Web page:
For many years the issue of free legal aid has been the subject of disputes between attorneys and civil society organizations. After years of debating on who, when and under which circumstances has the right to provide free legal aid, the Law on Free Legal Aid began implementing on October 1, 2019.
Several provisions of the Law are quite vague, both in terms of determining who the providers of free legal aid are, as well as in determining who exactly is eligible to be the beneficiary of these services. The lack of precision in certain provisions leaves room for arbitrary interpretation.
Similarly, the Law provides for restrictions directed towards associations of citizens, as providers of free legal aid, and allows them to provide free legal aid, but only in cases regarding asylum and prevention of discrimination.
The practice of setting up and using video surveillance system in Serbia is characterized by the lack of transparency of the process itself, as well as insufficient compliance of these activities with the Law on Personal Data Protection and other regulations. The need for better regulations in the area of video surveillance arises from several examples in which such systems have been misused in Serbia.
The question regarding justification for conducting video surveillance of public spaces became a hot topic in early 2019, when the representatives of the Ministry of Interior informed the public about their intentions to initiate the “Safe City” project. As it was announced at the time, the Project alluded to mass processing of personal data of Serbian citizens, by means of video surveillance equipment, which includes facial recognition software. Even today, the public still has no reliable information regarding the exact number of cameras and locations where these cameras will be placed, and there is still no expert analysis regarding the justification for introducing this kind of video surveillance system.
The access to information held by public authorities is one of the corner stones of an open and democratic society based on the rule of law. Likewise, democratic societies rest on the guarantees and effective mechanisms of protection of the citizens’ right to privacy. These very principles – transparent operation of authorities and protection of citizens’ privacy – represent important indicators for the recognition of a society’s level of democracy.
The publication Support to the Implementation of Mediation in Courts and Bar Associations in Serbia is the result of work within the Serbia Pilot Court Mediation project, implemented by Partners for Democratic Change Serbia (Partners Serbia) in the period from December 2015 to April 2017. The Embassy of the Kingdom of the Netherlands in the Republic of Serbia recognized the importance of enhancing implementation of mediation in Serbia and supported this Project through its MATRA program.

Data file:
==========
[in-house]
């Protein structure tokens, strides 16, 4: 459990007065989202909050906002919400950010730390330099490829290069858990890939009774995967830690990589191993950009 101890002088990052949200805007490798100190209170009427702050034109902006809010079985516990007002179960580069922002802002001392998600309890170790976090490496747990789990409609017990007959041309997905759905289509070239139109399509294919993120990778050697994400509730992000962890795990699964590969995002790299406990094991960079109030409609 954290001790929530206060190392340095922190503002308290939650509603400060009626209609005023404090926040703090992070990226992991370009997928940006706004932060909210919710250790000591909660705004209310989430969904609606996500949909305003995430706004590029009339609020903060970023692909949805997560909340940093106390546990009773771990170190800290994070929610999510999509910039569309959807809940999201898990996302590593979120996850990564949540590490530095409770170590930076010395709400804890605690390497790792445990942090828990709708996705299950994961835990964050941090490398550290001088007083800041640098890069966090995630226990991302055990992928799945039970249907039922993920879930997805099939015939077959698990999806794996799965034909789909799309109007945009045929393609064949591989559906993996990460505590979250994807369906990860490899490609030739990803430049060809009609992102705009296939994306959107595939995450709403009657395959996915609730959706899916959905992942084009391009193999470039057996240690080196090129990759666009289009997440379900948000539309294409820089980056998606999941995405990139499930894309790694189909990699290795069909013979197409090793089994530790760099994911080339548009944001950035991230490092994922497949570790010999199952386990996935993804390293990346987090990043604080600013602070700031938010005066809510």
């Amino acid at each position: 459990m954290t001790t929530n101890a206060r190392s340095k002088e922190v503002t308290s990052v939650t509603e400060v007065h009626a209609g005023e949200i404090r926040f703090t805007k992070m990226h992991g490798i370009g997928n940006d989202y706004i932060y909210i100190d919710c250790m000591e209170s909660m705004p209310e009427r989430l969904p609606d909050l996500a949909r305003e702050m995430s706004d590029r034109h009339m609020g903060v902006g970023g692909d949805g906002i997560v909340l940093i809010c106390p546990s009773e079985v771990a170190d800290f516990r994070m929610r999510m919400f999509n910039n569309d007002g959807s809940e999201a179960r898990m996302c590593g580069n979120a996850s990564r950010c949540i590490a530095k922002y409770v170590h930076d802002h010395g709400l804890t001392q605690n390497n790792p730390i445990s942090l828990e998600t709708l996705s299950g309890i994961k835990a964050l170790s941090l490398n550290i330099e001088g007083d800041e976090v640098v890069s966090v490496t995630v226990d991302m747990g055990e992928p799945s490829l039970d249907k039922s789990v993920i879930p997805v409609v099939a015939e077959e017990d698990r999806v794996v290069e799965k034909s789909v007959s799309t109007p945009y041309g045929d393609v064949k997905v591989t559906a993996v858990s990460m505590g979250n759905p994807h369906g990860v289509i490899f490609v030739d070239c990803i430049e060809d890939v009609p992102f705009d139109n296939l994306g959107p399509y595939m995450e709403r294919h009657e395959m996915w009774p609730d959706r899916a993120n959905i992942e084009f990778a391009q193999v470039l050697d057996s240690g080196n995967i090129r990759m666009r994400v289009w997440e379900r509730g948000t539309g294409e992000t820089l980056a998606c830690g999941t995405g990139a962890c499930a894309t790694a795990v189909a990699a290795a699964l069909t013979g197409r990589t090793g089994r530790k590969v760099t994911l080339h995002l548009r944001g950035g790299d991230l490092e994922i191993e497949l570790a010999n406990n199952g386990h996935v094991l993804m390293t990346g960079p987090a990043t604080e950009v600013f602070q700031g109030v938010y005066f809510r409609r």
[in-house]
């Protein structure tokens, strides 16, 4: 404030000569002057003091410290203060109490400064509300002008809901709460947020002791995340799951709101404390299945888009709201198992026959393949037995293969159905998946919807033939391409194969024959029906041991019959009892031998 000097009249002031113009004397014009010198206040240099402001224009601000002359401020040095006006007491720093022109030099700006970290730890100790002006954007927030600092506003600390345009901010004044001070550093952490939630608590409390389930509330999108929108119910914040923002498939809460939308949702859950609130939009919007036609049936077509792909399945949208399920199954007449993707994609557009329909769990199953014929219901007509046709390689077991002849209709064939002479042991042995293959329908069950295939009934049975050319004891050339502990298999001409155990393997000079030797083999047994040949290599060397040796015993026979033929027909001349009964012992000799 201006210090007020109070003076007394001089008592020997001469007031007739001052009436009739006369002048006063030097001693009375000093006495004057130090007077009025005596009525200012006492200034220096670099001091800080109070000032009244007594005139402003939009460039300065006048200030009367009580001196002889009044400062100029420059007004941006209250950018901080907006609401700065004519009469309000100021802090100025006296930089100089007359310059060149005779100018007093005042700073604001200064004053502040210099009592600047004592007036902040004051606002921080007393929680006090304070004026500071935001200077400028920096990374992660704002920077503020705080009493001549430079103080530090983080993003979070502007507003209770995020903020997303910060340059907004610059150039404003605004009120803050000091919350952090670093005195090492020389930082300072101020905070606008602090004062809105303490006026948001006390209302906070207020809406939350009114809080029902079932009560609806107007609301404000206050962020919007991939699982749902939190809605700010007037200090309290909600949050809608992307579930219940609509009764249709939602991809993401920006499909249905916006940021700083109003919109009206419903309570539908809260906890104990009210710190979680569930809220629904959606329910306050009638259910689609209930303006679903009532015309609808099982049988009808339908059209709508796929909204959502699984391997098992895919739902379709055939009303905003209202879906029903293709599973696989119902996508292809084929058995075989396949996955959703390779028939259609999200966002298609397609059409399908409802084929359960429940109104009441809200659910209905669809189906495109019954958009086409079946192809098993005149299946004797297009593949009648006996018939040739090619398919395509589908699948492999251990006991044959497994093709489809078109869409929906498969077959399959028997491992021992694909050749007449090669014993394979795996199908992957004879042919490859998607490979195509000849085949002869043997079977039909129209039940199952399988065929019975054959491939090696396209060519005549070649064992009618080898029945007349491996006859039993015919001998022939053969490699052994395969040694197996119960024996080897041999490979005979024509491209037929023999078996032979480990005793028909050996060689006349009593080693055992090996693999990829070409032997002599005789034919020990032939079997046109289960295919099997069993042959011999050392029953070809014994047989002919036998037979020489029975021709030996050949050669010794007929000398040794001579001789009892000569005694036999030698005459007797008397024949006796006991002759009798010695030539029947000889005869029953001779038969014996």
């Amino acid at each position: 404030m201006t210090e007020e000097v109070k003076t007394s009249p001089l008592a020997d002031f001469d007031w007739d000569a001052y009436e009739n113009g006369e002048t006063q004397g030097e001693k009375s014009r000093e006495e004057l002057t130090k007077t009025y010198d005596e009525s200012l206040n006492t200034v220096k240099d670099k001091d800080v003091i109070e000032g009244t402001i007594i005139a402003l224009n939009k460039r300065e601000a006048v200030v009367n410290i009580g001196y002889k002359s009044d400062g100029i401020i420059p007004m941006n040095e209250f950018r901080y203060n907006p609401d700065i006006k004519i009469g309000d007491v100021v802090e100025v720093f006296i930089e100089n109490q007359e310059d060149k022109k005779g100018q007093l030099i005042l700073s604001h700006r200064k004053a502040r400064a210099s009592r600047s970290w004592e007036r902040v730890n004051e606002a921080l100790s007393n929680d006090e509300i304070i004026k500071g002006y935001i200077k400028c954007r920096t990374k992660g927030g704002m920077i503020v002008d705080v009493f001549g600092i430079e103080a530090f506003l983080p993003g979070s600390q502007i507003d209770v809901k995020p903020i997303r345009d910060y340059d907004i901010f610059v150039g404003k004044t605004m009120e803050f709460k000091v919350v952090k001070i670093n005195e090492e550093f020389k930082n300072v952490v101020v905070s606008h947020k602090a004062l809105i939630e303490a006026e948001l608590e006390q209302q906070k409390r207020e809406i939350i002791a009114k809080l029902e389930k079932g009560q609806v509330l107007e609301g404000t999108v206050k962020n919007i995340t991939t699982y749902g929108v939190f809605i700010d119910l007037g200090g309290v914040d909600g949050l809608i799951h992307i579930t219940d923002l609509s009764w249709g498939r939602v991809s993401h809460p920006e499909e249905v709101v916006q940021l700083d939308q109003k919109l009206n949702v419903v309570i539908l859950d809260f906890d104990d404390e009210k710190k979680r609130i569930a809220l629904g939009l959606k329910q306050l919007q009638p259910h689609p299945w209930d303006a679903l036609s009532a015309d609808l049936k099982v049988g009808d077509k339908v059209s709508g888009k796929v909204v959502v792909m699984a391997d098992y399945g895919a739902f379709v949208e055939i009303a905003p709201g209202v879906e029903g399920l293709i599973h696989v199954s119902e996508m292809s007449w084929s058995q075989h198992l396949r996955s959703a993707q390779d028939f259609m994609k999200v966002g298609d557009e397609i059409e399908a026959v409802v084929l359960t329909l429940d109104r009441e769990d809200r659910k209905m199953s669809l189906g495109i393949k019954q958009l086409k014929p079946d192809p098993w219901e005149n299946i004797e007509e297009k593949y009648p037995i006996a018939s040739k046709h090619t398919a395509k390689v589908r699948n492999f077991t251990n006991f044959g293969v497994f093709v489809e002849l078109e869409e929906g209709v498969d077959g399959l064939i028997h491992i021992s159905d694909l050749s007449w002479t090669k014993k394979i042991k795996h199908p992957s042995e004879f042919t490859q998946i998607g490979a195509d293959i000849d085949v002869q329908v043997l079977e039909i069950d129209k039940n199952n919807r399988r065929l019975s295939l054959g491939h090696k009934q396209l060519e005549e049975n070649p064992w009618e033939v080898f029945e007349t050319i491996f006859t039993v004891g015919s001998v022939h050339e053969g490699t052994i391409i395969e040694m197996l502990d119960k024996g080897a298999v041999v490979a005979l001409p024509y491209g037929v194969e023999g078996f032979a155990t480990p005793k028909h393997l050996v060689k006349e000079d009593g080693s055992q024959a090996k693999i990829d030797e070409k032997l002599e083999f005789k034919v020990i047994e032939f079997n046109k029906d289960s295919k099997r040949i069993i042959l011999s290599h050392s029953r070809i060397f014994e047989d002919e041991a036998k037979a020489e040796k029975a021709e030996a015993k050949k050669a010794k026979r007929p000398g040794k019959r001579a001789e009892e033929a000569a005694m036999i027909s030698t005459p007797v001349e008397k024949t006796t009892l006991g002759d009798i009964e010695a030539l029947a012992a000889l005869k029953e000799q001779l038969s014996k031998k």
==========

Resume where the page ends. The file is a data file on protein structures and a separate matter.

The Assessment Report presented in this publication was produced as a result of the Criminal Law Reform Project, implemented from July 2015 to September 2016, by the Bar Association of Serbia, in partnership with the National Chamber of Advocacy of Albania, Bar Association of Federation of Bosnia and Herzegovina, Kosovo Bar Association and Macedonia Bar Association, as well as the civil society organization Partners for Democratic Change Serbia
The access to information in the possession of public authorities represents one of the foundations of an open and democratic society based on the rule of law. In terms of court decisions, the access to such information represents a mechanism for the realization of the procedural rights of participants in court proceedings, as well as for the achievement of transparency of the work of courts, which can considerably improve the public confidence in the judiciary.
In May 2015, Partners Serbia started to work on the project “Privacy Protection and Presumption of Innocence in the Media”, with the support of the Open Society Foundation Serbia (FODS). Within the project, Partners Serbia monitored printed, electronic and online media, with the aim of studying the observation of the two rights in media reports. An analysis was also made of the activities undertaken by the Ministry of Internal Affairs and public prosecutors’ offices with the aim of improving the level of personal data protection in these institutions, and especially preventing information abuse and disclosure to the media.
Author: Vladimir Beljanski Published by: American Bar Association Rule of Law Initiative (ABA ROLI) and Partners Serbia
Editors: Catherine Bridge Ana Toskić Authors: Luka Andrić Branko Radulović Milan Stefanović Marko Brežančić Gordon W. Johnson Blažo Nedić Published by: Partners for Democratic Change Serbia For the Publisher: Blažo Nedić Design and layout: Stefan Ignjatović Print: Manuarta, Belgrade Copies: 500 This publication has been produced with the assistance of the European Bank for Reconstruction… | More ›
Author: Mary Adele Greer Reviewers: Veljko Delibasic, PhD, Jugoslav Tintor and Aleksandar Popovic Published by: American Bar Association Rule of Law Initiative Translation: Darja Koturovic